Wednesday, December 26, 2007

Other Papers's views on Modi's win

Hindustan Times:

At the end of the day, the sweetest revenge for Modi came from several predominantly Muslim areas where the BJP won. Gujarat’s 45 lakh Muslims form over 9 per cent of the state’s population

In criticising Modi, his critics have long painted Gujarat’s Muslims as little more than second-class citizens, although the community has a literacy rate of 73 per cent — higher than the national average for all communities, and fares better than the national average for all religions on several counts including sex ratio and work participation.

Economic Times:

The election is a major setback for the Congress, which led itself to believe that mere condemnation of Mr Modi as someone fronting for the saffron cabal would deliver Gujarat to a Sonia Gandhi nominee. The Congress' seething rhetoric against Mr Modi during the campaign clearly didn't find many takers. The hyperbole, usually associated with the Left, was used to paint Mr Modi as a violator of human rights. The election results showed that this campaign strategy, besides earning the party praise from similar minded quarters, did precious little for the Congress's fortunes.

Mr Modi virtually repeated his party's last assembly election's performance by ensuring the victory of 117 MLAs in the 182-member House. The outcome showed his grip over rural as well as urban pockets of the state. Barring a minor setback in central Gujarat, the BJP posted impressive victories all across the state, including the Leuva Patel-dominated Saurashtra and tribal South Gujarat.

Defying anti-incumbency factor, rebellion within the BJP ranks and a high decibel campaign against him by his rivals — they fought the election on a "Modi as the murderer" template — the chief minister demonstrated that good governance coupled with charisma is a potent mix. While the Congress did not even nominate a chief ministerial candidate, not to speak of a charismatic rival, Mr Modi was virtually the BJP's candidate in all 182 seats of the state.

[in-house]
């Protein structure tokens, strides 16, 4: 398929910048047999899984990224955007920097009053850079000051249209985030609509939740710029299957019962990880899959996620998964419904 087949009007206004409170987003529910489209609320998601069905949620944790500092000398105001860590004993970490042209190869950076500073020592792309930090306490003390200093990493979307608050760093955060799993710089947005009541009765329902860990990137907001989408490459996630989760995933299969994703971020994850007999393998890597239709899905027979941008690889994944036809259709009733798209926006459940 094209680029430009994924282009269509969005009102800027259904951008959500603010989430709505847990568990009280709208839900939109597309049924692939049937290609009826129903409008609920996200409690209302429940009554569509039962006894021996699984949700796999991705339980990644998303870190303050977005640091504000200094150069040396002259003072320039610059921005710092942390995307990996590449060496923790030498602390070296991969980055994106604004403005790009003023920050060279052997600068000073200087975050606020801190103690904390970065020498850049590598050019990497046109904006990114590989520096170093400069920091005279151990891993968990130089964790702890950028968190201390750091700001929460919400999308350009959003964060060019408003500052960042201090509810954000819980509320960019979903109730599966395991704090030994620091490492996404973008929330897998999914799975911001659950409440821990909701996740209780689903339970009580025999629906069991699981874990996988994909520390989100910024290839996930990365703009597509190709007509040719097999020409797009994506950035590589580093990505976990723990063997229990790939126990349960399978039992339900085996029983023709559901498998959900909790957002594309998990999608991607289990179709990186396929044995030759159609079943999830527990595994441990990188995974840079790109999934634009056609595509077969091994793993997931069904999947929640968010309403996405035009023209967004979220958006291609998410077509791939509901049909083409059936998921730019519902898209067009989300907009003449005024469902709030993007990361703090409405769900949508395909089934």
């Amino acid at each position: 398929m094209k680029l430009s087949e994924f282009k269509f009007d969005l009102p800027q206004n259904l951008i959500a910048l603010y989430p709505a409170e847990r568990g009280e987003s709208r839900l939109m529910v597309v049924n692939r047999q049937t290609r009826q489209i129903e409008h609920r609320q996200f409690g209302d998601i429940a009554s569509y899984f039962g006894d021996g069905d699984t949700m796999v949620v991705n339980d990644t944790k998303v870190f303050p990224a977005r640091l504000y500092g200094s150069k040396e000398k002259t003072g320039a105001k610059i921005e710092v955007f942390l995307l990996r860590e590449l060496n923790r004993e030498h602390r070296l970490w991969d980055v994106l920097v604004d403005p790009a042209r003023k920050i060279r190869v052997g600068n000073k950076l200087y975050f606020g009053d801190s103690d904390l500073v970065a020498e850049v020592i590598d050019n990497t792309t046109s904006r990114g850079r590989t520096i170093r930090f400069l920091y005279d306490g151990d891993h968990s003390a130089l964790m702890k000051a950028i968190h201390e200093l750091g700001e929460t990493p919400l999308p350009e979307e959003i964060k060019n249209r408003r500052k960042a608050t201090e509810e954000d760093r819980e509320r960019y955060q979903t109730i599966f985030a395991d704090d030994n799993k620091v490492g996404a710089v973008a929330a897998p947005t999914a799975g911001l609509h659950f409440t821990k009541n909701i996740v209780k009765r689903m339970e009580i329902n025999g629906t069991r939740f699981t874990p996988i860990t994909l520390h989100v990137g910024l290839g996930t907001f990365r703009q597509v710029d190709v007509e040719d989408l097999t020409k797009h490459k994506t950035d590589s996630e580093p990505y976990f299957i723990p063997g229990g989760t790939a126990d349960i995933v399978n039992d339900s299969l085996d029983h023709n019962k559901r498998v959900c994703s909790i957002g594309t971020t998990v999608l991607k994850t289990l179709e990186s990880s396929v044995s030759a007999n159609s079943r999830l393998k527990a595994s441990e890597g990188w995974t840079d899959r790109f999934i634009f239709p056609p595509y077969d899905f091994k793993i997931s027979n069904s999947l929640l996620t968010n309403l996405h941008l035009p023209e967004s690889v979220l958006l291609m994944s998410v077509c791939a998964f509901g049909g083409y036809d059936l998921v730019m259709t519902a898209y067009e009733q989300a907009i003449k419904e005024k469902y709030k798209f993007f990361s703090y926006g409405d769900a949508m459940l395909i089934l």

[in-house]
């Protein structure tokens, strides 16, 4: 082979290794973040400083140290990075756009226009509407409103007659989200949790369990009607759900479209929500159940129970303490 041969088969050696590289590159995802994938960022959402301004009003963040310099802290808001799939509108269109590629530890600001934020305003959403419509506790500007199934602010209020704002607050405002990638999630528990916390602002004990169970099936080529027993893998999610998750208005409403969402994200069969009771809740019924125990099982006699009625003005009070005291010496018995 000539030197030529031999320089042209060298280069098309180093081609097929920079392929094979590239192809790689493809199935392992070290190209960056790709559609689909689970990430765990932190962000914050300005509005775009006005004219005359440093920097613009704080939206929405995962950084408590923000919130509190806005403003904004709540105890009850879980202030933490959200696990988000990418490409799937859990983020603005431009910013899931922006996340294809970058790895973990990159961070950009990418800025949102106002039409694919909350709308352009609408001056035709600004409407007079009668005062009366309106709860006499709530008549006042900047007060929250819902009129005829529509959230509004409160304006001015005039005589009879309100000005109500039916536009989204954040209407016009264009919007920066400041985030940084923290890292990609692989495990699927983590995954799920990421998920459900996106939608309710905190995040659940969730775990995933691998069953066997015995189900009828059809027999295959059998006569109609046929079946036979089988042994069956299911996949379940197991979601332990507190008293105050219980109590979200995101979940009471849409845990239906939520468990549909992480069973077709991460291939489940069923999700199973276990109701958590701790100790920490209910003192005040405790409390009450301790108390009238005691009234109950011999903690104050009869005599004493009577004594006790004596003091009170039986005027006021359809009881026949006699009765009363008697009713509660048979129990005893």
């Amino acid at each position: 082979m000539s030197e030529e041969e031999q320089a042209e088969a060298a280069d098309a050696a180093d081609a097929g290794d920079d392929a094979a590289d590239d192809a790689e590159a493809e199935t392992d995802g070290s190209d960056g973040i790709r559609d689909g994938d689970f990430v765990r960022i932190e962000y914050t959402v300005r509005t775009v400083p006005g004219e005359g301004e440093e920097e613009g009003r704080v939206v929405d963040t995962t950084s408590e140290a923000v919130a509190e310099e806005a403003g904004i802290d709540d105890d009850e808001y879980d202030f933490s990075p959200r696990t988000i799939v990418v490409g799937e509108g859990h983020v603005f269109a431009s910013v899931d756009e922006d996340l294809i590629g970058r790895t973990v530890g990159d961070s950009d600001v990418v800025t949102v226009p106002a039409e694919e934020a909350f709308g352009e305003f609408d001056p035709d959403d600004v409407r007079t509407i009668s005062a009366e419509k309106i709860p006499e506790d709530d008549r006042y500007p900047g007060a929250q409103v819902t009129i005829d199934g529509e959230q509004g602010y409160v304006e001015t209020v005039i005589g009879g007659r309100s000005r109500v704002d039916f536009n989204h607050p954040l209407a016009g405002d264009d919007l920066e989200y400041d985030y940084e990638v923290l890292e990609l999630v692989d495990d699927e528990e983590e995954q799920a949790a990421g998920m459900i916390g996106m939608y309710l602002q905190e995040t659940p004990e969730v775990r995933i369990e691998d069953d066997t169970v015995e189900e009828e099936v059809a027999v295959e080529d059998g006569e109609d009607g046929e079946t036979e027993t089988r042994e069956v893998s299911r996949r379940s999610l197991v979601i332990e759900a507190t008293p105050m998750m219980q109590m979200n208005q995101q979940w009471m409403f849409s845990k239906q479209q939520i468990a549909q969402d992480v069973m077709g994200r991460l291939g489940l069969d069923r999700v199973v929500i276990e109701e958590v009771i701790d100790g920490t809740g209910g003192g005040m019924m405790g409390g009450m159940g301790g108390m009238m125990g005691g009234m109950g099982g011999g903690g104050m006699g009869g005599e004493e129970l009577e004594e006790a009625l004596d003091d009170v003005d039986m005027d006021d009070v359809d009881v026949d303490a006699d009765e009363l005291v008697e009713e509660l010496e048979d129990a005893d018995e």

Chindu calls this demagogic:Place An election rally in rural Gujarat.Scene: Chief minister Narendra Modi asks, “Who brought electricity to your homes?”; “Who ensured water supply for your fields?”; “Who brought the motorable road to your doorstep?” The crowds go into a frenzy responding — “Narendrabhai,” “Narendrabhai.” Above the din, Mr Modi says, “So vote for me.”

Among his other dialogues that usually had the crowd in splits was the one about Prime Minister Manmohan Singh. Responding to Mr Singh’s observation at an election rally that those who were not with Mr Modi had to live “Bhagwan bharose” (left at the mercy of god), Mr Modi replied thumpingly that it was true that Gujaratis lived “Bhagwan bharose” as there had been seven years of good rains in the state. “Dr Manmmohan Singh aap bhi Bhagwan bharose raho/ Sonia ben bharose nahin/ aapka bhi bhala hoga (be at the mercy of God and not of Sonia Gandhi/ you too will prosper),” Mr Modi would joke.

Congressmen and women, over the next few days, will keenly discuss the question of who is to be blamed for the Gujarat defeat. But even as they prepare to point fingers this way and that, there is one direction that has already been insulated from criticism — 10 Janpath.

Despite being the principal campaigner for the party, Congress president Sonia Gandhi will not figure in the list of those who bungled the campaign. But there is nothing new about this. In the Congress, ‘Madam’ takes the credit for the party’s electoral victories but is kept beyond the pale of defeat even if she has not been able to deliver.

Only this time, the story is not that simple as the contest was billed as Modi vs Sonia show. In the absence of the Congress having a tall enough Gujarat leader to take on Narendra Modi, the Congress president had to take on the mantle of the principal opponent. And Ms Gandhi took her job seriously. She addressed 10 rallies (13 if her son and party general secretary Rahul Gandhi’s meeting are also added) which were all dubbed as the “massive” and seen as “turning points” in the Congress campaign until the results were out. This is the highest number of rallies she has addressed for any state in recent times other than Uttar Pradesh, which is considered home turf of the Nehru-Gandhi family.

So, even as party leaders look set to take the blame on themselves, the explanation might not wash as it was the Congress that raised the stakes of this election by pitting its top leadership against Mr Modi. Along with Ms Gandhi even PM addressed rallies attacking Mr Modi directly

No comments: